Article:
In a recent D&D game of mine, my players happened upon a massive, twisted tree wrapped in vines, with five thick branches sprouting out from a huge trunk. Each of the five branches ended in leafy pods. When the party got the bright idea to throw rocks at the suspicious-looking thing, it showed them just how animated a tree could get. Those pods opened into venus flytrap-like maws which attacked them with reckless abandon.
This is what I used for the monster...
Now, if you are familiar with tabletop games, or even Greek mythology, something here really sticks out; the fact that two heads sprout from every head destroyed. Instantly you can look at this and say, "Oh, it's a hydra, you silly man-beast."
It is a hydra, and it isn't one too.
"I'm so conflicted!"
Let me explain. A hydra is an excellent challenge for a mid-level party. Mechanically it is perfect for what I wanted to do, but the hydra wasn't going to fit in my happy little scenario. The party was smack-dab in the middle of the woods, hunting down a rogue druid. I wanted something hydra-esque as a guardian to this druid's lair, but just tossing in a hydra, which ecologically is partial to are aquatic environments, didn't feel like it worked.
There was a severe lack of verisimilitude.
"Verisimilitude is more important than you think."
I am weird kind of Game Master. I need to justify things. I can't just look at something that doesn't work, cry "Magic!", and call it good. It has to make sense, and the hydra sitting at the mouth of a mountain pass didn't make a whole lot of sense to me. But do you know what would have made a ton of sense?
A big ass tree.
Sure, I could have just thrown in a trent (or Ent for you Tolkien sticklers) and be okay, but I wanted something different. Something they had never seen, and more importantly, weren't expecting. I wanted a creature that reflected the chaotic nature that is this mad druid's mind. So I made a hydra that wasn't a hydra.
I reskinned the hydra, and it took all of two minutes.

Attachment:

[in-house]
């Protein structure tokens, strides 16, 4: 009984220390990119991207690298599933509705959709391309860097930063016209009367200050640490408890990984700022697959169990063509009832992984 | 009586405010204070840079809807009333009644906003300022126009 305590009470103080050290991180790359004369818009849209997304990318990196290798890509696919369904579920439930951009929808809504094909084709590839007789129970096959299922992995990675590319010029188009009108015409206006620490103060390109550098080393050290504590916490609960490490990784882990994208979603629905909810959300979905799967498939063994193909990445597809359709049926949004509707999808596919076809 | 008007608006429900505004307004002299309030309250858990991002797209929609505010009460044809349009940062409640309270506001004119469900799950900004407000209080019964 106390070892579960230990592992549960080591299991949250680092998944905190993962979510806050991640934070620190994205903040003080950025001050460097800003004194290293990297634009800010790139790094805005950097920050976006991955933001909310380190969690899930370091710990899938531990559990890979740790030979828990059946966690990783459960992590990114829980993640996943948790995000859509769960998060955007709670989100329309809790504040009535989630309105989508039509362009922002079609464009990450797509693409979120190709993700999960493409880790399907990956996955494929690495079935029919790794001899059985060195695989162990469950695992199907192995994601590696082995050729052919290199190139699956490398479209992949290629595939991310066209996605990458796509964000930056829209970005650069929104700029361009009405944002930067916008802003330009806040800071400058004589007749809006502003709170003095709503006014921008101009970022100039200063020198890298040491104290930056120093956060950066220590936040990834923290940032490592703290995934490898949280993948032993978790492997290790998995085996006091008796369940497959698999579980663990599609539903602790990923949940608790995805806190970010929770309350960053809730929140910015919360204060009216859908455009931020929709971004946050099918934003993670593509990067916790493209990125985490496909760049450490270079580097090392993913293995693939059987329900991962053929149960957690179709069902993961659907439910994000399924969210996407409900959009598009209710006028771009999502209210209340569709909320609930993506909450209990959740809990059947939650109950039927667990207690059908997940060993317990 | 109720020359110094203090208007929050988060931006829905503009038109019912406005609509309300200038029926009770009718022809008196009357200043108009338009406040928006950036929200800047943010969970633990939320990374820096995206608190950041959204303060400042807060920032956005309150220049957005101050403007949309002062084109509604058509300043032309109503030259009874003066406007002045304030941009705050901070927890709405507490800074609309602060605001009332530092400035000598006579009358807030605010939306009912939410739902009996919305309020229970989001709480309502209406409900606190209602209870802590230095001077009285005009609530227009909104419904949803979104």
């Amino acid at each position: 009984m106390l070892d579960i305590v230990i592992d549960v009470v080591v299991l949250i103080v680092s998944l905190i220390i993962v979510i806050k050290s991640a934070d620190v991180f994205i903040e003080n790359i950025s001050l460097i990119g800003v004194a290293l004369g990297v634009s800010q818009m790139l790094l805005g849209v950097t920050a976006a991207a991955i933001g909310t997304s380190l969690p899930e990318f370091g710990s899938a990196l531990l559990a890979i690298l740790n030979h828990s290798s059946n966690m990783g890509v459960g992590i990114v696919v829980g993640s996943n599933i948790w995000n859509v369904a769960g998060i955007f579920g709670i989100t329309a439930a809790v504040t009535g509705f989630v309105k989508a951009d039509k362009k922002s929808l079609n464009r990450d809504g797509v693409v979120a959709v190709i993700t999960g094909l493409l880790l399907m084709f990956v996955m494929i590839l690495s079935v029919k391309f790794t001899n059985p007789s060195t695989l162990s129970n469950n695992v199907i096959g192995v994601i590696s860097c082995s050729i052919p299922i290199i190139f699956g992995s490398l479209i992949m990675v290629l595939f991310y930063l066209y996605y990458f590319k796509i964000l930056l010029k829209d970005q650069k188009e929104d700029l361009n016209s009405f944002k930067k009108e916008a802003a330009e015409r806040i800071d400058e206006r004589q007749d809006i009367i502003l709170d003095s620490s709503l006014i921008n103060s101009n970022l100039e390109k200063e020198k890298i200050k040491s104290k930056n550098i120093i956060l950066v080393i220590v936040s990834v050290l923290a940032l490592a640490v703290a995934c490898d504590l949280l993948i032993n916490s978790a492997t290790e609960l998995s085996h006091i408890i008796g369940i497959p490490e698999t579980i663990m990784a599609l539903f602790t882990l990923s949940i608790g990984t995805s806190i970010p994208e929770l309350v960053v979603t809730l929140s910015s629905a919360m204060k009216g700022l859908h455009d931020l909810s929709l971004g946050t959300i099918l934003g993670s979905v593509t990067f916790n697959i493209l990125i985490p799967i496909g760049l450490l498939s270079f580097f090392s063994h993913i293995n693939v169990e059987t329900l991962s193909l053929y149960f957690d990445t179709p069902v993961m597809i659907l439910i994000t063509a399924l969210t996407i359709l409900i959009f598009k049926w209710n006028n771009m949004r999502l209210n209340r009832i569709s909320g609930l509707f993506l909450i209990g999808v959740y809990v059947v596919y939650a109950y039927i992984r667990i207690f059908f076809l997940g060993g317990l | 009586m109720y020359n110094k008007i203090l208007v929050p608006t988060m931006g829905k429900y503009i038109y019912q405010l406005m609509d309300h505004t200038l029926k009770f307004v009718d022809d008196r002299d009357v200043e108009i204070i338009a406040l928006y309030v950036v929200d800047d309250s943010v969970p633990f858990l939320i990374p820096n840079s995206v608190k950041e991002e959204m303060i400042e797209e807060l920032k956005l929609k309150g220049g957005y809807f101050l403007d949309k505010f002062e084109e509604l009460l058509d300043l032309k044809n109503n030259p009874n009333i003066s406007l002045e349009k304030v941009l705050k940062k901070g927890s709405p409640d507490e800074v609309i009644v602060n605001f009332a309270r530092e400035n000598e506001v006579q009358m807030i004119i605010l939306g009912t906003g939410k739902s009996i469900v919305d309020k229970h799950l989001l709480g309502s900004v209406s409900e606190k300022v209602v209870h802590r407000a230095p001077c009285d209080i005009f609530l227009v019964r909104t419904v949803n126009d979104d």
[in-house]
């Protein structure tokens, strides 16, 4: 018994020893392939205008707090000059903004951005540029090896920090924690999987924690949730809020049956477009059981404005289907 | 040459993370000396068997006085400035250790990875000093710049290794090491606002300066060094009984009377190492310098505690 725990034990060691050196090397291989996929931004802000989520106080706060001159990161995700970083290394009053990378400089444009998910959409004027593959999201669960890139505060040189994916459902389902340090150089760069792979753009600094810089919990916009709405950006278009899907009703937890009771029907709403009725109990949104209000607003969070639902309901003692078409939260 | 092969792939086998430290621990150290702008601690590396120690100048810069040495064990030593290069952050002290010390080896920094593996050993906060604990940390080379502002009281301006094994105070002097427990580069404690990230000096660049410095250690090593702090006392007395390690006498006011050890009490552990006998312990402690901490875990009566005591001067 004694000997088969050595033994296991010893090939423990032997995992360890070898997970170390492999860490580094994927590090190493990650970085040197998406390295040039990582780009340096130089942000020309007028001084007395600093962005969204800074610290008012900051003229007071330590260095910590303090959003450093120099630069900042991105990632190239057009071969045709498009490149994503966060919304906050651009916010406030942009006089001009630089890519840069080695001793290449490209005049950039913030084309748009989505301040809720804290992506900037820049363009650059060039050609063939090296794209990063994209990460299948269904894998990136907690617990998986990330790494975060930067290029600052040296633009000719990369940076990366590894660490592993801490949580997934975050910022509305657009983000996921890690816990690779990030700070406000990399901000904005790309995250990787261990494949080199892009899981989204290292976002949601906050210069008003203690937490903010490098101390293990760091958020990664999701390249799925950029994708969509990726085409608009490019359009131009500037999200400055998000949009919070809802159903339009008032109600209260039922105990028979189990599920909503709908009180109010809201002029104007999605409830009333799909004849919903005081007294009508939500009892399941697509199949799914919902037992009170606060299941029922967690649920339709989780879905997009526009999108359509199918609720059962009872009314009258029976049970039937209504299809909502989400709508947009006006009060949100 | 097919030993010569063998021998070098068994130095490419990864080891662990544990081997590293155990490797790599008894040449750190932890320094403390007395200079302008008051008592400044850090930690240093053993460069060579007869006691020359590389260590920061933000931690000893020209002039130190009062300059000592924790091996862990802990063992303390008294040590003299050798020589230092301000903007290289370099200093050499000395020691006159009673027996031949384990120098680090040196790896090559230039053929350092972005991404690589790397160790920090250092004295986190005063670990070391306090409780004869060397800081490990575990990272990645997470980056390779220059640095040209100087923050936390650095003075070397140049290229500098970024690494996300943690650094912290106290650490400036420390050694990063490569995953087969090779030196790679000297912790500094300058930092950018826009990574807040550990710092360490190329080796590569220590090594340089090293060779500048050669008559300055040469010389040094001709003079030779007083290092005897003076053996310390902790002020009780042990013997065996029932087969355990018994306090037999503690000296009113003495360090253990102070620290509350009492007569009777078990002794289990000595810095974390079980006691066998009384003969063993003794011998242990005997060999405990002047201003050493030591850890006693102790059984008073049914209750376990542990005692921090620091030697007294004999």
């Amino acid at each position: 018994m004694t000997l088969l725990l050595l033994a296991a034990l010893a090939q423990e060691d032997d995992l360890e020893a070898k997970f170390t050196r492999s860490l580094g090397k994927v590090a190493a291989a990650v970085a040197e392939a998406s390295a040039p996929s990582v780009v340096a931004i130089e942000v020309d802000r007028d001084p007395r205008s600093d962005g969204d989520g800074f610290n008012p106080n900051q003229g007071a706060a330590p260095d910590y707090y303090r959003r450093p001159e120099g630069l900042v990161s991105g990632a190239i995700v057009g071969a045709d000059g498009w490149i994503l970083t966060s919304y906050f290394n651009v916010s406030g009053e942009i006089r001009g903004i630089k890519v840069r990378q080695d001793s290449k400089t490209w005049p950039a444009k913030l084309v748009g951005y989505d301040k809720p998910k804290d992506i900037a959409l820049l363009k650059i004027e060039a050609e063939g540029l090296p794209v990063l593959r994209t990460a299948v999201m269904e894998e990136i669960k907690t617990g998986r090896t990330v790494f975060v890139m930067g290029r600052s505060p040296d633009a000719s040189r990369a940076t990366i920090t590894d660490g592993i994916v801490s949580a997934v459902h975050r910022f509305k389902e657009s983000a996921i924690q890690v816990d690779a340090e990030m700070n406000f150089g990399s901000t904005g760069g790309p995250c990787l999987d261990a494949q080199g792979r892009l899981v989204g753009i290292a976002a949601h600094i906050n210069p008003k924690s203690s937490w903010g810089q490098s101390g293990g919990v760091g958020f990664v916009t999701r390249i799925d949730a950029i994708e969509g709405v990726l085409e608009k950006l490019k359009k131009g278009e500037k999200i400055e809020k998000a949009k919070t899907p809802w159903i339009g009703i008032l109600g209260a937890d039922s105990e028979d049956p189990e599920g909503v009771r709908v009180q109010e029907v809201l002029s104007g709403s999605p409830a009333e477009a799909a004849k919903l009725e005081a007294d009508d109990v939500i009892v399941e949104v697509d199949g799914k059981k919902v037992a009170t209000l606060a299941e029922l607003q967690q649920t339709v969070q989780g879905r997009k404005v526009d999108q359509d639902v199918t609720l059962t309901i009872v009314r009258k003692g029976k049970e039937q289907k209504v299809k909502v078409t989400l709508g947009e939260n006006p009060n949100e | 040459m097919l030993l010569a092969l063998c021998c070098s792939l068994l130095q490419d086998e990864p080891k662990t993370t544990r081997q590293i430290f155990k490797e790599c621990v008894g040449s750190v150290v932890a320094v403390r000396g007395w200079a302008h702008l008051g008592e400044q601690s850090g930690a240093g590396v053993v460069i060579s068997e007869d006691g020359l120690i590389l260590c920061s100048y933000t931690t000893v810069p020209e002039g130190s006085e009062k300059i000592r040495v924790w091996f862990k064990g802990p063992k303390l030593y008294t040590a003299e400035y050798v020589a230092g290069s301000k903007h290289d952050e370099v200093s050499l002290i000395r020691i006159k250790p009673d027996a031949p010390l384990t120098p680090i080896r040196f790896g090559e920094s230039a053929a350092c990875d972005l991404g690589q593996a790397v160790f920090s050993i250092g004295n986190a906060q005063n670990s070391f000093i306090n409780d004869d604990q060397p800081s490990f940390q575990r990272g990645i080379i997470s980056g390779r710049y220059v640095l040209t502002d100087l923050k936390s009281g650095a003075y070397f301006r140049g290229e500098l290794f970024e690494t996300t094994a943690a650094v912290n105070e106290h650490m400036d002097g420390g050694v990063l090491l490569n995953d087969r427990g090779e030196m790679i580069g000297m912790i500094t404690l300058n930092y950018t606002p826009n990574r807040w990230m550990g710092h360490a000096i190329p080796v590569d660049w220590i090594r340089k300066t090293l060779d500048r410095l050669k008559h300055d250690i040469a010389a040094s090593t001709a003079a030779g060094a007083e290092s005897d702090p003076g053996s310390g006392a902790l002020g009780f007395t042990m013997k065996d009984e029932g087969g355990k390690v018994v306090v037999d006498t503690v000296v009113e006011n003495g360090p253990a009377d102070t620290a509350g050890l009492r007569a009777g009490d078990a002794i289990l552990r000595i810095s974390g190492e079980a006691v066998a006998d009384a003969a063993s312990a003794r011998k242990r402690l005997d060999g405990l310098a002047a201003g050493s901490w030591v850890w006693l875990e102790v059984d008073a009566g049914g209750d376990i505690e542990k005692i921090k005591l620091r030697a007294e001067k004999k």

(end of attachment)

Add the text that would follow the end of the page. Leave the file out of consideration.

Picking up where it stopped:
"Tiiiiiime is ooon your side, yes it is!"
This isn't the first time I've used this little cheat to switch up a monster. The idea came to me ages ago when some friends and I were building a campaign setting for Pathfinder. I wanted to tell the story of how the sky became forever overcast in that world, so I cooked up the scariest monster I could, whose body would become the permanent cloud cover that encircled the world.
I had envisioned the monster in a fever dream (no, really). It was a creature of colossal size and endless destructive power. It's body was a swirling torrent of smoke, debris, and mist made solid. It was the ender of worlds. I wanted a force of nature that would challenge even the highest level characters, and in my opinion, there are few creatures that meet the apocalyptic prerequisites I was looking for quite like the legendary tarrasque.
"Gojira! Gojir-- I mean, Terrasque!"
Only I didn't want the tarrasque, because that would have made little to no sense. He looked all wrong, behaved all wrong. I needed something different, so I removed his skin, kept his stats, and reskinned the little dickens to meet what I wanted.
And it worked. Its such an easy thing to do, I wondered why more GMs weren't doing the same thing. I asked around, and each GM told me the same thing, "I wish I'd thought of that."
"Trust me. I am a skin expert."
How To Reskin A Monster
The first thing you need to decide is what kind of monster your want to replicate. The base creature should be chosen based on special abilities, challenge rating, and stats applicable for what you want the creature to be able to do (and do to your party). After all, the creatures mechanics are mostly untouched through the process of this reskinning process.